As the healthcare market looks to evolve to a point whereby the process is as seamless as possible for care givers, providers, plans and patients, it is critical for all parties to be able to track and monitor a patient.This journey could be in-network, out of network, at their PCP, at a specialist as well as any of their past medical issues, prescriptions or procedures. To do so effectively requires the smooth orchestration of different information systems, devices and/or applications in a coordinated manner within and across organizational boundaries. This not only improves the experience but also raises the bar on the quality of care and, ideally, the reduction of costs.
All of this took center stage on day 1 at HIMSS19 when the Trump administration released its highly anticipated proposed interoperability and data blocking rules. The new rules by the Office of the National Coordinator (ONC) for Health Information Technology, involves the patient not as a person being “acted upon” but as someone in control of their electronic health records. Meaning, if a patient requests their record and it’s not given to them electronically and for free, that is information blocking. This new rule will take effect in 2020. The Center for Medicare and Medicaid (CMS) would also require that healthcare providers and plans implement open data sharing technologies to support transitions of care as patients move between these plan types. The ONC’s proposed rule is calling on the healthcare industry—to be able to enact these proposals—to adopt standardized APIs. The vibe at the show was positive and, by all accounts, the rule proposals were welcome by many in the industry, with some important caveats. Fortunately, the industry has until April to comment on spots they don’t like. We’ll be keeping track. Interoperability has been a long-standing theme and challenge in the industry BUT the ONC’s proposals are an attempt to move things forward…so, that’s progress.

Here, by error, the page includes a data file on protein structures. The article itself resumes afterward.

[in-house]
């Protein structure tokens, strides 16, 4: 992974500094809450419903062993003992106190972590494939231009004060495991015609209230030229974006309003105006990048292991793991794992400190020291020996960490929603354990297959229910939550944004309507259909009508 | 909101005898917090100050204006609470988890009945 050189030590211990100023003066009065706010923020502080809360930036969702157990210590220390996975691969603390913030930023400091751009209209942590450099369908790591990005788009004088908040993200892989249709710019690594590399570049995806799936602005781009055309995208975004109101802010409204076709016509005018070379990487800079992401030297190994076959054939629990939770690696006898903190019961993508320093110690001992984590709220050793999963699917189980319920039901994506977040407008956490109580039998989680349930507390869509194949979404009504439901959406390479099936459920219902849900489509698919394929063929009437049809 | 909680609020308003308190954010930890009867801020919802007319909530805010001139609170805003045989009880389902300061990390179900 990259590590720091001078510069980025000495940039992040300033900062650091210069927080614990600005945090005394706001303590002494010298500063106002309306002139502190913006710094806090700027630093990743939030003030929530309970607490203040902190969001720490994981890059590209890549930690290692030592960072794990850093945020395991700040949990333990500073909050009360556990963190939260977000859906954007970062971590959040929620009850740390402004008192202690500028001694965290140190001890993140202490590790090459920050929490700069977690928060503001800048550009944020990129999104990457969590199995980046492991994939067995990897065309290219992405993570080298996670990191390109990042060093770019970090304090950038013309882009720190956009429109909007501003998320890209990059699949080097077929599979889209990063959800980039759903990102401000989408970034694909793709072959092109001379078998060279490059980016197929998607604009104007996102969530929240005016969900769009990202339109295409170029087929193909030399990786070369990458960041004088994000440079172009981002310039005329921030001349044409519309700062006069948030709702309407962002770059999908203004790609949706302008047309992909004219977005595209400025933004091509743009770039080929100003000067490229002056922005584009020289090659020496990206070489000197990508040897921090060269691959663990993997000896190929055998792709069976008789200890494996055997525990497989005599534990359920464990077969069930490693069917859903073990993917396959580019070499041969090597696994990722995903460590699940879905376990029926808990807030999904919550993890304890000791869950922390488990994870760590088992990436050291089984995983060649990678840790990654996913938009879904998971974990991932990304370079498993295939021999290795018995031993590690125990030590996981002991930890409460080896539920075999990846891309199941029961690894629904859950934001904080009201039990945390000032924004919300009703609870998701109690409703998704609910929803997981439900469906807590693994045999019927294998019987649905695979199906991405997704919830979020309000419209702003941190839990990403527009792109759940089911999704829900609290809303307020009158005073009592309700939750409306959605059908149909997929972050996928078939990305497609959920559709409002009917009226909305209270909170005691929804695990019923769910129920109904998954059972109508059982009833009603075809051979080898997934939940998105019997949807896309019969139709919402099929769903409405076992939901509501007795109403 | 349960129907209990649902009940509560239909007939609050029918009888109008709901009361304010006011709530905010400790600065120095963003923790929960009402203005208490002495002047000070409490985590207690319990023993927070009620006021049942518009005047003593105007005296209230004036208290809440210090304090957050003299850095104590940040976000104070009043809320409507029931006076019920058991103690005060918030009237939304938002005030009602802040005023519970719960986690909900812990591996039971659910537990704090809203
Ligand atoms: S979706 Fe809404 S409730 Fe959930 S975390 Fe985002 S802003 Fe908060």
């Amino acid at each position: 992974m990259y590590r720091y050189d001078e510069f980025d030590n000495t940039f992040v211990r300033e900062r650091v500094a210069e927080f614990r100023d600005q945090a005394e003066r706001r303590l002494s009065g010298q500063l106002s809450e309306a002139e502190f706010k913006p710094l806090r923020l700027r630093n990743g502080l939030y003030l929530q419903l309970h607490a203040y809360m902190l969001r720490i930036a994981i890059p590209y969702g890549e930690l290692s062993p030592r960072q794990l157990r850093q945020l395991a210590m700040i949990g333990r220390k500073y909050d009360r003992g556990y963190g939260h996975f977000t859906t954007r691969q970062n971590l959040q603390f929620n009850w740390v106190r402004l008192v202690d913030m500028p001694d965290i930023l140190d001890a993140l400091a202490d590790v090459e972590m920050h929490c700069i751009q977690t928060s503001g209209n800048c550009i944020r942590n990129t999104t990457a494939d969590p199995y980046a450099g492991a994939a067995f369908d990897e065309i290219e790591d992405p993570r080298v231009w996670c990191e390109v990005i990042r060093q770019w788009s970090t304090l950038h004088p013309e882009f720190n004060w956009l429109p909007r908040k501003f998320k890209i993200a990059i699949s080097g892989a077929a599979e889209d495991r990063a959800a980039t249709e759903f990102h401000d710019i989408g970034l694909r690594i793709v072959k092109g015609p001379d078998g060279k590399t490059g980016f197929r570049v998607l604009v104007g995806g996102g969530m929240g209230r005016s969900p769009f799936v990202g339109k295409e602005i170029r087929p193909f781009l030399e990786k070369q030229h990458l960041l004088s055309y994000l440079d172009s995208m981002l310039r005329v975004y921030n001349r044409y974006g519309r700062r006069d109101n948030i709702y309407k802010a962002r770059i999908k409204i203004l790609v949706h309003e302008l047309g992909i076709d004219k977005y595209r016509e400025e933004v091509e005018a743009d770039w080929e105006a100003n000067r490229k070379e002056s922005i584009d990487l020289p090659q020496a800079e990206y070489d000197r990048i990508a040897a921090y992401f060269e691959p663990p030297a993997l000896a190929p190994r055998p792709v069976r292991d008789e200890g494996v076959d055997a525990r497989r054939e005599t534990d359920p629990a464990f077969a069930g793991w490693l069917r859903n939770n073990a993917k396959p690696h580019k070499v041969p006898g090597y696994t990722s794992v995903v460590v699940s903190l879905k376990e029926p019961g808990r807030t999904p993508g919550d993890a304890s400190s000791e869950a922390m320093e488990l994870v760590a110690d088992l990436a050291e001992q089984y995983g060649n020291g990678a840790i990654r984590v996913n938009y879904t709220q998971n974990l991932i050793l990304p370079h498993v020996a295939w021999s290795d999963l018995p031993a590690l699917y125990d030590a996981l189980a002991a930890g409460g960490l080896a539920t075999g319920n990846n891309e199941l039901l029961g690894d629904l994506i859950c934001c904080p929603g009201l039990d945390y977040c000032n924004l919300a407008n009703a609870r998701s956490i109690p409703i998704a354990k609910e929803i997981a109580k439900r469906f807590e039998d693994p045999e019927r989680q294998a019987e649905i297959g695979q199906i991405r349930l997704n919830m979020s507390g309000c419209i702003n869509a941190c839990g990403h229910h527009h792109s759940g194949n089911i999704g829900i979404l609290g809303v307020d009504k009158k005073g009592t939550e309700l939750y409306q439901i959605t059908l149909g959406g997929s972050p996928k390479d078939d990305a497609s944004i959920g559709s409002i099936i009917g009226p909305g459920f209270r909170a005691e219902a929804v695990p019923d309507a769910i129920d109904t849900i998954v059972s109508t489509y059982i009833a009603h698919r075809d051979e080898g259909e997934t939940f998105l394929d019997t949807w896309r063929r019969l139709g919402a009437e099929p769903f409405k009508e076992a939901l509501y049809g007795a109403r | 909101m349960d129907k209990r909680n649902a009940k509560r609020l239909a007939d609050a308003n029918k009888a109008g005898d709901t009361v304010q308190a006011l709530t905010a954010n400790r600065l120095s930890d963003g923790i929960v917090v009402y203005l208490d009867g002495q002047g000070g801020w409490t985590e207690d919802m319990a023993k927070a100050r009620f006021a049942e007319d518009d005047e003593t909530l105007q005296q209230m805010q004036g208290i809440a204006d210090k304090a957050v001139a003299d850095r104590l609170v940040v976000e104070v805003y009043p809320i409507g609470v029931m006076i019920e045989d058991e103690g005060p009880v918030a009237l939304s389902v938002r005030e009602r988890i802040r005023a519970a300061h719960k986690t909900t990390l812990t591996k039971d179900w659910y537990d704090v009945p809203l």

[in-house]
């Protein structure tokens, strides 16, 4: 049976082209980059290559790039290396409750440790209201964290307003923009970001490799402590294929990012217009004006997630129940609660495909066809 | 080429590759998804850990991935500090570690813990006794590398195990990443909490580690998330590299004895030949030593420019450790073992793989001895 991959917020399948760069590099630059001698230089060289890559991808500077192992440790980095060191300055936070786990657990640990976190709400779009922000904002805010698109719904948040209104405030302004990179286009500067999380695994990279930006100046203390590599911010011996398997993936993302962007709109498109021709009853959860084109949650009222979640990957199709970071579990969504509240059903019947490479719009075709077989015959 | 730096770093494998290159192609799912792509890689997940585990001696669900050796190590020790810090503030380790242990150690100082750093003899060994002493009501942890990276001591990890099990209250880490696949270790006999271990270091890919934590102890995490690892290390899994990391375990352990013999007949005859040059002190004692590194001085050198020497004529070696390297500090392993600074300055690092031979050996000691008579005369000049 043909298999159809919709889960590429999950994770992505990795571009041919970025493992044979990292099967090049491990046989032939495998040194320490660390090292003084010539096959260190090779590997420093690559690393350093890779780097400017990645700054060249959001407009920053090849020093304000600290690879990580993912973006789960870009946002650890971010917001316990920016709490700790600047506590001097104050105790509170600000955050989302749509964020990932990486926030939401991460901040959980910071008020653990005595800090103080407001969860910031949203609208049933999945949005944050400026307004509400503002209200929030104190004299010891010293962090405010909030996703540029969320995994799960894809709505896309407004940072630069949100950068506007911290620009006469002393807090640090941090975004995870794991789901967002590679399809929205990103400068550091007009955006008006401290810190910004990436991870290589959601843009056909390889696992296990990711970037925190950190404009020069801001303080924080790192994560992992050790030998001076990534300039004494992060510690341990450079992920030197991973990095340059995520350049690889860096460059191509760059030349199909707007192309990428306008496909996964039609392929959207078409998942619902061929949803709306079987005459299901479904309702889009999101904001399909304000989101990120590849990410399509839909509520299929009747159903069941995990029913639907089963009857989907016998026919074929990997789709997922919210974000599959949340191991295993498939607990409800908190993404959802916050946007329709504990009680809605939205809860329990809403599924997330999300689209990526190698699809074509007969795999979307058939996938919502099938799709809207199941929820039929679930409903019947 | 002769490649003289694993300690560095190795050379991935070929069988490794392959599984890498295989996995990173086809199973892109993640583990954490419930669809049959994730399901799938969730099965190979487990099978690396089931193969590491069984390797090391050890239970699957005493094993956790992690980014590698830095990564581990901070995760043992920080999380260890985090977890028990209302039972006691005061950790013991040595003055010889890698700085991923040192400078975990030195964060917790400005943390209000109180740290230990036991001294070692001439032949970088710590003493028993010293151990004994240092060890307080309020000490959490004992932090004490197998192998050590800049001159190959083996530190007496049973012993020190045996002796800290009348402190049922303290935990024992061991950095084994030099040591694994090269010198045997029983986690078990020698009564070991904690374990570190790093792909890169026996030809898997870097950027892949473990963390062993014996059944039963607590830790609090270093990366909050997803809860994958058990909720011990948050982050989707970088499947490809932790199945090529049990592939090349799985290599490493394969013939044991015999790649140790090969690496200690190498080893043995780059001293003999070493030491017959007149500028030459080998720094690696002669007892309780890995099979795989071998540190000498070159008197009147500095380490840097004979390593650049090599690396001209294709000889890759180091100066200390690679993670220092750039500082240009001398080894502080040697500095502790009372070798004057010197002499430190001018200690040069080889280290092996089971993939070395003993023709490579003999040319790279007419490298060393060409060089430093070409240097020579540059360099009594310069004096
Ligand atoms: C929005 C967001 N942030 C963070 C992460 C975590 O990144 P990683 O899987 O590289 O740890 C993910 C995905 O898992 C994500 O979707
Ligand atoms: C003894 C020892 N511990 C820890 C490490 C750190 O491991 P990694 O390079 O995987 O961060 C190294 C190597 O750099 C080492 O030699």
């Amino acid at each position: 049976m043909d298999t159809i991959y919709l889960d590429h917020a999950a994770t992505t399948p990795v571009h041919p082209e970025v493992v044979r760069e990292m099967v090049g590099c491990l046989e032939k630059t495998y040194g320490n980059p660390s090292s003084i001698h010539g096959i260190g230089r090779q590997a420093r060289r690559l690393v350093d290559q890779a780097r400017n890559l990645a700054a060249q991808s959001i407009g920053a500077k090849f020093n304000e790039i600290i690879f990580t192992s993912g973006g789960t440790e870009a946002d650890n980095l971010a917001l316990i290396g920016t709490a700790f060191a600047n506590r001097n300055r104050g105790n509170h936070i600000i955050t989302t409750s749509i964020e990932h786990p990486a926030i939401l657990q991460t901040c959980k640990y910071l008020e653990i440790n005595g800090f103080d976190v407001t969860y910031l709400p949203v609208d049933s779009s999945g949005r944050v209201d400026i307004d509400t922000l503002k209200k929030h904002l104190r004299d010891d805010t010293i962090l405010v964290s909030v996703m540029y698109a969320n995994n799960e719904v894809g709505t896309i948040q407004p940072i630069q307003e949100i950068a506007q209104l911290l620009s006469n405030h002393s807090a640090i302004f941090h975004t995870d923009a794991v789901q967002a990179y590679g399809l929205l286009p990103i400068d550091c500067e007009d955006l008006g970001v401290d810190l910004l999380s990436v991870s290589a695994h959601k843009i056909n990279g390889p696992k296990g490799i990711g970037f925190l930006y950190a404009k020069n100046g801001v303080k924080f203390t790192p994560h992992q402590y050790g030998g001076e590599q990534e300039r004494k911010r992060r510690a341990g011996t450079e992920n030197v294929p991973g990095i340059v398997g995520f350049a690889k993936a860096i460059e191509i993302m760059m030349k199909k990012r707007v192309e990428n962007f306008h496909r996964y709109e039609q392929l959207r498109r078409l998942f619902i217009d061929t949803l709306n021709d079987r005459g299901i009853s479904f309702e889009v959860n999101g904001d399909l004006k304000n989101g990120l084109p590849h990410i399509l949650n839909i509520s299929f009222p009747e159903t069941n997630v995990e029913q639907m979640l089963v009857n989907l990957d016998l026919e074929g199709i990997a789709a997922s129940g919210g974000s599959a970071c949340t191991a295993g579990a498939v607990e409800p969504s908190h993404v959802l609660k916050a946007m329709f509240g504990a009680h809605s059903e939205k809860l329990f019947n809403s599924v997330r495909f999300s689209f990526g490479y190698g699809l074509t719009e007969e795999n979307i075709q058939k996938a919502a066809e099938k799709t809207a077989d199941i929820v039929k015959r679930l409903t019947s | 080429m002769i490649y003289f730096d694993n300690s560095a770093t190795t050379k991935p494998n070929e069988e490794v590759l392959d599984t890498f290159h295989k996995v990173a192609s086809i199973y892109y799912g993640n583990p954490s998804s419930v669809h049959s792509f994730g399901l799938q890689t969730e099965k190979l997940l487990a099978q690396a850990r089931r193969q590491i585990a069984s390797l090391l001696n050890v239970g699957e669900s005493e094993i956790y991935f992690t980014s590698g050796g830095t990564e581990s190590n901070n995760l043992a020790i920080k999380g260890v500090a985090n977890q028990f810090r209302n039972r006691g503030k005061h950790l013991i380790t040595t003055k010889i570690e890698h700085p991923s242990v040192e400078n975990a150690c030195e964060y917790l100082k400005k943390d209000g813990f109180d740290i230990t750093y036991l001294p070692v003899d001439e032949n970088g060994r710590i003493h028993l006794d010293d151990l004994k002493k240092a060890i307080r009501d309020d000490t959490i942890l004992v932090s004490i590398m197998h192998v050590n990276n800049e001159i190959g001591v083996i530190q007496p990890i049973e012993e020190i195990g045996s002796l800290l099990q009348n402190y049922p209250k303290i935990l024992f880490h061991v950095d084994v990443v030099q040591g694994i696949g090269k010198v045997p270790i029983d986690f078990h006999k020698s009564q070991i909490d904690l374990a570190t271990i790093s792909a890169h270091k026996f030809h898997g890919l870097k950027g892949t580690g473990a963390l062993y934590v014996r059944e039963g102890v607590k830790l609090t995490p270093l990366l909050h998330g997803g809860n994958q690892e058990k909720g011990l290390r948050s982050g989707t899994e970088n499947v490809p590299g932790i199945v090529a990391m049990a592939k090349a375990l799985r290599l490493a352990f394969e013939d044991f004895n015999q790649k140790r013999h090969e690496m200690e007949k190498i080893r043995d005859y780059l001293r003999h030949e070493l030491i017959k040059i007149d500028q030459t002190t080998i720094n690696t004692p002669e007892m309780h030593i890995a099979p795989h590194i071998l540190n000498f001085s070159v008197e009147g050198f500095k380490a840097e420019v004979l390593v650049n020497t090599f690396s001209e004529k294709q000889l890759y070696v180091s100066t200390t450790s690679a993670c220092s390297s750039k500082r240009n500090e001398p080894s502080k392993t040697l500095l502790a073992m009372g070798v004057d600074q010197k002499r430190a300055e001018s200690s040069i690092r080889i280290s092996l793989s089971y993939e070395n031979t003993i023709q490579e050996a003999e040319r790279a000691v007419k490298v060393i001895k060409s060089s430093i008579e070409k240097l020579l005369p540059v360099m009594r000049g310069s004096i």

With interoperability being a central theme of HIMSS 2019 given the ONC’s proposed rules (as well as the industry’s ongoing conversations on the topic over the past 3-4 years), one question that arose was how the health industry will prepare its cybersecurity infrastructure as data sharing becomes more prevalent between different health systems, technology companies and electronic health record (EHR) vendors.